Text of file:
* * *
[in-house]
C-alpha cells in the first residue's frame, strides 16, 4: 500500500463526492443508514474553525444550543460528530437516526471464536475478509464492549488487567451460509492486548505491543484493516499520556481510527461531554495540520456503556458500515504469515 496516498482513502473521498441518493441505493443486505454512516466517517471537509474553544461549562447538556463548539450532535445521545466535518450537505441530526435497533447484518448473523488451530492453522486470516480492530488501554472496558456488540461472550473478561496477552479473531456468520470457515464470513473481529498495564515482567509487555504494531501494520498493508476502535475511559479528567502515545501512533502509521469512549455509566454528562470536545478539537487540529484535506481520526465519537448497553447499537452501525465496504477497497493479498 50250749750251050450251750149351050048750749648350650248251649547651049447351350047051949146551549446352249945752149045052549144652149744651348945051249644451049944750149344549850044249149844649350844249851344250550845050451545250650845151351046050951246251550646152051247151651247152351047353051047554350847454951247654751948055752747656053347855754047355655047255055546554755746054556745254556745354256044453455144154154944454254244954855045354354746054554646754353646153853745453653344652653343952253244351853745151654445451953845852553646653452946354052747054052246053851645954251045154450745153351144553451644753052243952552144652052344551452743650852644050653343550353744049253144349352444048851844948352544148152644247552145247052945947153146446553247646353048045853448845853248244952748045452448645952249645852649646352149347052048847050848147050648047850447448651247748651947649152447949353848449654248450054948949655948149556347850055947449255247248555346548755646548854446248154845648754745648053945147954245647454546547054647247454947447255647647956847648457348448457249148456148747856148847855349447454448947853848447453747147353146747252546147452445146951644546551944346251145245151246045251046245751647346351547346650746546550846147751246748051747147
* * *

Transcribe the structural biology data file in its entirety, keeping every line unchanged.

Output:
[in-house]
C-alpha cells in the first residue's frame, strides 16, 4: 500500500463526492443508514474553525444550543460528530437516526471464536475478509464492549488487567451460509492486548505491543484493516499520556481510527461531554495540520456503556458500515504469515 496516498482513502473521498441518493441505493443486505454512516466517517471537509474553544461549562447538556463548539450532535445521545466535518450537505441530526435497533447484518448473523488451530492453522486470516480492530488501554472496558456488540461472550473478561496477552479473531456468520470457515464470513473481529498495564515482567509487555504494531501494520498493508476502535475511559479528567502515545501512533502509521469512549455509566454528562470536545478539537487540529484535506481520526465519537448497553447499537452501525465496504477497497493479498 50250749750251050450251750149351050048750749648350650248251649547651049447351350047051949146551549446352249945752149045052549144652149744651348945051249644451049944750149344549850044249149844649350844249851344250550845050451545250650845151351046050951246251550646152051247151651247152351047353051047554350847454951247654751948055752747656053347855754047355655047255055546554755746054556745254556745354256044453455144154154944454254244954855045354354746054554646754353646153853745453653344652653343952253244351853745151654445451953845852553646653452946354052747054052246053851645954251045154450745153351144553451644753052243952552144652052344551452743650852644050653343550353744049253144349352444048851844948352544148152644247552145247052945947153146446553247646353048045853448845853248244952748045452448645952249645852649646352149347052048847050848147050648047850447448651247748651947649152447949353848449654248450054948949655948149556347850055947449255247248555346548755646548854446248154845648754745648053945147954245647454546547054647247454947447255647647956847648457348448457249148456148747856148847855349447454448947853848447453747147353146747252546147452445146951644546551944346251145245151246045251046245751647346351547346650746546550846147751246748051747147